POP GOES THE WORLD By Jenny Ortuoste for Manila Standard-Today, 1 March 2012, Thursday
Color Me Color-Blind
Men’s magazine FHM-Philippines buckled under a barrage of negative feedback after it posted a photo of its proposed March cover on its Facebook Page that aroused the ire of Netizens.
“Racist!” said one commenter. “Shame on FHM Philippines!” said another.
The controversial image showed light-skinned soap actress and model Bela Padilla, wearing a strappy hot pink bikini, surrounded by three dark-skinned models, and headlined “Bela Padilla: Emerging from the Shadows”.
Over three hundred people signed a petition on change.org asking FHM to apologize and yank the cover.
FHM-Philippines’ publisher Summit Media responded by cancelling the cover, promising to have a different one upon release, and issuing this statement: “We apologize and thank those who have raised their points. We apologize to Bela Padilla for any distress this may have caused her.”
Their full statement is posted on the FHM-Philippines website. Nowhere in it is there an apology to the backup models.
Bela took the flak in stride. Much was made of her video and Twitter apology. In the latter she said, “I’m so sorry to everyone who got offended. I hope all of you see the beauty of the cover and appreciate it,” and, “My cover is supposed to be about stepping out of my shadows, inhibitions, fears, etc. And has nothing to do with race.”
She herself is of mixed race, having a Filipina mother and a British father.
In the first place, didn’t she know better to participate in such a shoot in the first place? Did she not even make a comment during the shoot? Ask the pictorial director why this particular concept was employed? Was she even aware of the racism inherent in the concept? Has she gone on record as having made objections before all this?
It seems not. One might chalk that up to her youth – she’s 20 – or her ignorance. Or perhaps for her it was just a job, and who cares about the image concept and any other deeper meanings that may lie behind it.
The chocolate beauties were treated as background, as mere props to the star, like furniture or a backdrop. They are still unnamed in the media. They are the subject now of global attention, yet they remain anonymous, because props do not have names.
It is they who deserve an apology from FHM, not Bela.
Racism exists as a cultural norm in many countries. Certainly prejudice is universal. I don’t think there is any country that does not have any biases based on skin color, ethnicity, religion, or other factor that would set one group apart from another. The collective, the majority, is always afraid of what is different, as it seeks to maintain its dominance through cultural hegemony.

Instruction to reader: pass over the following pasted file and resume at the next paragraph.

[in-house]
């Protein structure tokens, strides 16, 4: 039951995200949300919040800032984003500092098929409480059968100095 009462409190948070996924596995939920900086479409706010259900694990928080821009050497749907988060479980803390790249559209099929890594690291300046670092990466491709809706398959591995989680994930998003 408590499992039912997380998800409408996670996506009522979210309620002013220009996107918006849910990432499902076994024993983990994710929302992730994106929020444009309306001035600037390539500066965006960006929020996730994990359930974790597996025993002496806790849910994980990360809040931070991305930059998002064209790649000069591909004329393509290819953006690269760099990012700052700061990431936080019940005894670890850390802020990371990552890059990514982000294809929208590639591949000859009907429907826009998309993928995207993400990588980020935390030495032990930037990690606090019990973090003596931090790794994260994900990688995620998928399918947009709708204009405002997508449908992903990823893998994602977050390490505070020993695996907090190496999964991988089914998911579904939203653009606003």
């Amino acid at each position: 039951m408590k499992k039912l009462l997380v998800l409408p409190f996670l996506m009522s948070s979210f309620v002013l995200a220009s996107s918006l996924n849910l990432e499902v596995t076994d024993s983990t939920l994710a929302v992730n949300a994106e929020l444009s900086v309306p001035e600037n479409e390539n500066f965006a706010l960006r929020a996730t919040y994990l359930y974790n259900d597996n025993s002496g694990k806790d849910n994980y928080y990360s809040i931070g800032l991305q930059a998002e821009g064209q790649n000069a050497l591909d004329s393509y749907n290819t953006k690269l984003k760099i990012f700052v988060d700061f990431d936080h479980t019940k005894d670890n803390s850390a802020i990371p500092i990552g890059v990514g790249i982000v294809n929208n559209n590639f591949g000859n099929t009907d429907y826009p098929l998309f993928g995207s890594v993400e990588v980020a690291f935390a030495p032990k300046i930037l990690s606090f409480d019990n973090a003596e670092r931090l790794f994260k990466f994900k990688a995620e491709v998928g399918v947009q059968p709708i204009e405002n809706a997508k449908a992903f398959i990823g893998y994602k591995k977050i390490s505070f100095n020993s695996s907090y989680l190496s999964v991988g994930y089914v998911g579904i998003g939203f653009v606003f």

We are guided by a mindset stillborn from 400 years of Spanish rule and 40 years of American occupation. Despite the advances in technology and scholarship since then, we have not been able to shake of the heavy burden of nearly half a millennium of colonial mentality.
In our culture, light-complexioned girls with Caucasian features are extolled as being more beautiful than their warmer-skinned, ethnic-looking counterparts. This notion is heavily reinforced in the media, which has led to the phenomenon of whitening through chemical means, from soap to injectable glutathione.
With migration to other countries, people crossing national borders to live and work, and intermarriage, we thought the world would become a melting-pot, with all the cultures blending together to create a happy coffee-skinned world population.
Instead, as scholars have noted, countries with high multi-cultural populations have become salad bowls – where different cultures mix yet remain distinct, “maintaining their own practices and institutions” (Laura Laubeova). One example of such a country is the United States.
Unlike the US, the Philippines has not been a focal point for mass migration. The majority of its residents are of Malay extraction – one race. So racism is not the entire issue.
Rather, it is also an issue of class, with the dominant, foreign-descended upper class deemed as the ideal and copied slavishly by the masses as an extension of the colonial influence and the bourgeois status quo.
The good thing about this entire FHM-Bela Padilla issue is the discourse that resulted from it and the immediate feedback. It is also heartening to note FHM’s immediate response and their pull-out of their distasteful cover.
With vigilance and continued action we can bring about a cultural revolution in the Philippines, and lay the foundation for a society that is color-blind, tolerant, and inclusive.
We can change this country for the better. ***
UPDATE: 10 March 2012, Saturday – I saw this at a gas station convenience store – FHM’s March issue with the revised cover.